I have been working on my own renderer for a while, and I'm wondering if there's any way to remove the Monte Carlo noise from the rendered image, besides waiting for a long time for it to converge?

The way I found is to blur the image, which is not really helpful, since it reduces the quality/sharpness of the image a lot. And I can achieve the same thing by rendering a small image with more samples, then scaling it up.

Is there any algorithm designed to deal with noise in the image in path tracing?

  • $\begingroup$ Are you more interested in post processing to disguise the noise, or ways of speeding up convergence so that less noise is present? $\endgroup$ – trichoplax Jun 22 '17 at 23:31
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    $\begingroup$ FWIW, Benedikt Bitterli recently released the following twitter.com/tunabrain/status/872174108385136640 based on his denoising paper. $\endgroup$ – Simon F Jun 23 '17 at 8:58
  • $\begingroup$ In postprocessing area, there is nice algorithm called bilateral filter shadertoy.com/view/4dfGDH $\endgroup$ – narthex Jun 23 '17 at 9:10

There are, and I am looking forward to seeing the specifics of other answers, but one way to deal with this is to not have the noise (or as much noise) in the source data to begin with.

The noise is coming from the fact that there is high variance in the rendering - the number of samples you've taken haven't converged enough to the actual right answer of the integral, and so some pixels are too high/bright and some are too low/dim (in each color channel).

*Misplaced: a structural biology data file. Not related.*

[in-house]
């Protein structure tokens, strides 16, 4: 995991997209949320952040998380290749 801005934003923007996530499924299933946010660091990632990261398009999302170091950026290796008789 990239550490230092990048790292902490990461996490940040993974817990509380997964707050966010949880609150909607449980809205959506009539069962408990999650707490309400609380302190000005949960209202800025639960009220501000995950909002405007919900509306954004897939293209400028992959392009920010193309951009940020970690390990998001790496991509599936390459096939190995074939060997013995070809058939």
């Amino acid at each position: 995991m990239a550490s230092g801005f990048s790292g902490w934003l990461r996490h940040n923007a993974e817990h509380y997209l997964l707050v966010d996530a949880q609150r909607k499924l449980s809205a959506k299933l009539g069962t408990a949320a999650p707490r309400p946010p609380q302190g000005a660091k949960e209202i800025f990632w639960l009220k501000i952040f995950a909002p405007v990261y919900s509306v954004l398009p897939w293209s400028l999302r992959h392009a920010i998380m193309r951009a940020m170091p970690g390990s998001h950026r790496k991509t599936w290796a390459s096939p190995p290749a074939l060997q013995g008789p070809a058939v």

The problem is this: If you use white noise random numbers to do your sampling, you may get samples clumping together like the image below. Given enough samples, it will converge, but it will take a while before it gives good coverage over the sampling space. Find a region of empty space in the image below (like in the lower right) and imagine that there was a small, bright light there and that the scene was dark everywhere else. You can see how not having any samples there is going to make a problem for rendering.

enter image description here

Alternately, you could sample at even intervals like the below, but that will give you aliasing artifacts instead of noise, which is worse.

enter image description here

One idea is to use low discrepancy sequences and do quasi monte carlo integration (https://en.wikipedia.org/wiki/Quasi-Monte_Carlo_method). Low discrepancy sequences are related to blue noise, which has only high frequency components. Going these routes, you get faster convergence of $O(1/N)$ instead of $O(\sqrt{N})$. These give better coverage of the sample space, but since there is some randomness (or random like qualities) to them, they don't have the aliasing issues that regularly spaced sampling does.

Here is a "jittered grid" where you sample on a grid, but use small random offsets within a cell size. This was invented by pixar and was under patent for a while but is no longer: enter image description here

Here is a common low discrepancy sequence called the Halton sequence (basically a 2d version of Van Der Corpus)

enter image description here

And here is a poisson disc sampling, using Mitchel's best candidate algorithm:enter image description here

More information, including the source code that generated these images can be found here: https://blog.demofox.org/2017/05/29/when-random-numbers-are-too-random-low-discrepancy-sequences/


One technique you could use is break the image into blocks and measure each blocks variance - this way you can apply more samples to blocks with higher variance.

The variance can be estimated by using 2 accumulation buffers instead of 1. You render each pass into an alternate buffer. The absolute difference between these buffers (with respect to each block) is proportional to variance. Upon presentation to screen you can add the two buffers together to get your full accumulation buffer back.


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